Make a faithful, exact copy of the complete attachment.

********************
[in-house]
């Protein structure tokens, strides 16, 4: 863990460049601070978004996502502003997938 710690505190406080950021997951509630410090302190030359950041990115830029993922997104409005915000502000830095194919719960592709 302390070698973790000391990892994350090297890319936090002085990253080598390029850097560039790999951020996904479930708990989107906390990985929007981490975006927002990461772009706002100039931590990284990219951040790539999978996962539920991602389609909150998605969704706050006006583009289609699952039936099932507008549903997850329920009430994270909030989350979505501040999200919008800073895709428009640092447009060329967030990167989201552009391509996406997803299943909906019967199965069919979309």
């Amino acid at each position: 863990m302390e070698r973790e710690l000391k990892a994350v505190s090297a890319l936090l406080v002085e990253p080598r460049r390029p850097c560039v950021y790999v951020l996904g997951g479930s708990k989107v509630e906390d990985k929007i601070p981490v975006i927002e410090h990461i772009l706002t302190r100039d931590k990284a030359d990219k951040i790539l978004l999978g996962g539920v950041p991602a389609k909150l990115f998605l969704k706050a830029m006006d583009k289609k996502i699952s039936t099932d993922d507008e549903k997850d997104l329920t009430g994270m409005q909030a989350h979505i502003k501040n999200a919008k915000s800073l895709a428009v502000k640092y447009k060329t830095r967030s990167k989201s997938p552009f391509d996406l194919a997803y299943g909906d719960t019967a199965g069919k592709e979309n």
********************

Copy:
[in-house]
């Protein structure tokens, strides 16, 4: 863990460049601070978004996502502003997938 710690505190406080950021997951509630410090302190030359950041990115830029993922997104409005915000502000830095194919719960592709 302390070698973790000391990892994350090297890319936090002085990253080598390029850097560039790999951020996904479930708990989107906390990985929007981490975006927002990461772009706002100039931590990284990219951040790539999978996962539920991602389609909150998605969704706050006006583009289609699952039936099932507008549903997850329920009430994270909030989350979505501040999200919008800073895709428009640092447009060329967030990167989201552009391509996406997803299943909906019967199965069919979309």
């Amino acid at each position: 863990m302390e070698r973790e710690l000391k990892a994350v505190s090297a890319l936090l406080v002085e990253p080598r460049r390029p850097c560039v950021y790999v951020l996904g997951g479930s708990k989107v509630e906390d990985k929007i601070p981490v975006i927002e410090h990461i772009l706002t302190r100039d931590k990284a030359d990219k951040i790539l978004l999978g996962g539920v950041p991602a389609k909150l990115f998605l969704k706050a830029m006006d583009k289609k996502i699952s039936t099932d993922d507008e549903k997850d997104l329920t009430g994270m409005q909030a989350h979505i502003k501040n999200a919008k915000s800073l895709a428009v502000k640092y447009k060329t830095r967030s990167k989201s997938p552009f391509d996406l194919a997803y299943g909906d719960t019967a199965g069919k592709e979309n």